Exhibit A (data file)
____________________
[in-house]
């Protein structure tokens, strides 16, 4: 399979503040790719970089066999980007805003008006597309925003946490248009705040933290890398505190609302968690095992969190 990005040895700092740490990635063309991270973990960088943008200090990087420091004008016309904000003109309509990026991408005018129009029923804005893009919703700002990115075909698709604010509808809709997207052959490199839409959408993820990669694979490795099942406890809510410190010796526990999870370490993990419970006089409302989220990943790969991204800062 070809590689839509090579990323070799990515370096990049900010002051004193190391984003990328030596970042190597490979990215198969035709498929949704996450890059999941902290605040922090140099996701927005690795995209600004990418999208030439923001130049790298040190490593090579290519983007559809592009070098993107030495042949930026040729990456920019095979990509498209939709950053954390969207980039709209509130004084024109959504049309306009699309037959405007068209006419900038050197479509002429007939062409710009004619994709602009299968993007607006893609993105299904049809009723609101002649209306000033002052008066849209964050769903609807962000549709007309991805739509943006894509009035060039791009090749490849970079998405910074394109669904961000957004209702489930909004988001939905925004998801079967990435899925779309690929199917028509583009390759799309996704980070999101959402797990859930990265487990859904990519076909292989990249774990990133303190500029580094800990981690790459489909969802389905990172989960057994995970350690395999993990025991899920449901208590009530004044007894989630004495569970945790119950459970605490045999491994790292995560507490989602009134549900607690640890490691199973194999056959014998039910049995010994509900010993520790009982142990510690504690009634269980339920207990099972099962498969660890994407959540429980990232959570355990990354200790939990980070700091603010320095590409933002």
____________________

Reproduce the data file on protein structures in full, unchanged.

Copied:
[in-house]
């Protein structure tokens, strides 16, 4: 399979503040790719970089066999980007805003008006597309925003946490248009705040933290890398505190609302968690095992969190 990005040895700092740490990635063309991270973990960088943008200090990087420091004008016309904000003109309509990026991408005018129009029923804005893009919703700002990115075909698709604010509808809709997207052959490199839409959408993820990669694979490795099942406890809510410190010796526990999870370490993990419970006089409302989220990943790969991204800062 070809590689839509090579990323070799990515370096990049900010002051004193190391984003990328030596970042190597490979990215198969035709498929949704996450890059999941902290605040922090140099996701927005690795995209600004990418999208030439923001130049790298040190490593090579290519983007559809592009070098993107030495042949930026040729990456920019095979990509498209939709950053954390969207980039709209509130004084024109959504049309306009699309037959405007068209006419900038050197479509002429007939062409710009004619994709602009299968993007607006893609993105299904049809009723609101002649209306000033002052008066849209964050769903609807962000549709007309991805739509943006894509009035060039791009090749490849970079998405910074394109669904961000957004209702489930909004988001939905925004998801079967990435899925779309690929199917028509583009390759799309996704980070999101959402797990859930990265487990859904990519076909292989990249774990990133303190500029580094800990981690790459489909969802389905990172989960057994995970350690395999993990025991899920449901208590009530004044007894989630004495569970945790119950459970605490045999491994790292995560507490989602009134549900607690640890490691199973194999056959014998039910049995010994509900010993520790009982142990510690504690009634269980339920207990099972099962498969660890994407959540429980990232959570355990990354200790939990980070700091603010320095590409933002």